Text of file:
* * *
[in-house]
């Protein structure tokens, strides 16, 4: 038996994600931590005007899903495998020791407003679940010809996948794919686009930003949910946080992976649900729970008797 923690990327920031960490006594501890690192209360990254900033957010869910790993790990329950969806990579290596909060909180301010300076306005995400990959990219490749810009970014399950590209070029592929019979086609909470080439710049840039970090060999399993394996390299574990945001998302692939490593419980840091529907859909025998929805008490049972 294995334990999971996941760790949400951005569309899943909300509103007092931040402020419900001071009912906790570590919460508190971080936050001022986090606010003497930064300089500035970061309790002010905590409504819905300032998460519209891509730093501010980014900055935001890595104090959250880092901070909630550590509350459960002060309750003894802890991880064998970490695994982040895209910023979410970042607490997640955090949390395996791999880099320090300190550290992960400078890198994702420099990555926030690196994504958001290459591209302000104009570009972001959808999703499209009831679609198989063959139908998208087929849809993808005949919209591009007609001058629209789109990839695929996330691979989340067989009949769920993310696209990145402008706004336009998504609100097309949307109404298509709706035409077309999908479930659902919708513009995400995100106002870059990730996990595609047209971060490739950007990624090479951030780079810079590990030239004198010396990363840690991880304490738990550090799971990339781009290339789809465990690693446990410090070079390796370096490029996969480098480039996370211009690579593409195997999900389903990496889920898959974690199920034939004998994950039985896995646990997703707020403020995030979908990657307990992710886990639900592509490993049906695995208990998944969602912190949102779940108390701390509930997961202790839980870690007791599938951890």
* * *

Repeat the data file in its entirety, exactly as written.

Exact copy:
[in-house]
């Protein structure tokens, strides 16, 4: 038996994600931590005007899903495998020791407003679940010809996948794919686009930003949910946080992976649900729970008797 923690990327920031960490006594501890690192209360990254900033957010869910790993790990329950969806990579290596909060909180301010300076306005995400990959990219490749810009970014399950590209070029592929019979086609909470080439710049840039970090060999399993394996390299574990945001998302692939490593419980840091529907859909025998929805008490049972 294995334990999971996941760790949400951005569309899943909300509103007092931040402020419900001071009912906790570590919460508190971080936050001022986090606010003497930064300089500035970061309790002010905590409504819905300032998460519209891509730093501010980014900055935001890595104090959250880092901070909630550590509350459960002060309750003894802890991880064998970490695994982040895209910023979410970042607490997640955090949390395996791999880099320090300190550290992960400078890198994702420099990555926030690196994504958001290459591209302000104009570009972001959808999703499209009831679609198989063959139908998208087929849809993808005949919209591009007609001058629209789109990839695929996330691979989340067989009949769920993310696209990145402008706004336009998504609100097309949307109404298509709706035409077309999908479930659902919708513009995400995100106002870059990730996990595609047209971060490739950007990624090479951030780079810079590990030239004198010396990363840690991880304490738990550090799971990339781009290339789809465990690693446990410090070079390796370096490029996969480098480039996370211009690579593409195997999900389903990496889920898959974690199920034939004998994950039985896995646990997703707020403020995030979908990657307990992710886990639900592509490993049906695995208990998944969602912190949102779940108390701390509930997961202790839980870690007791599938951890």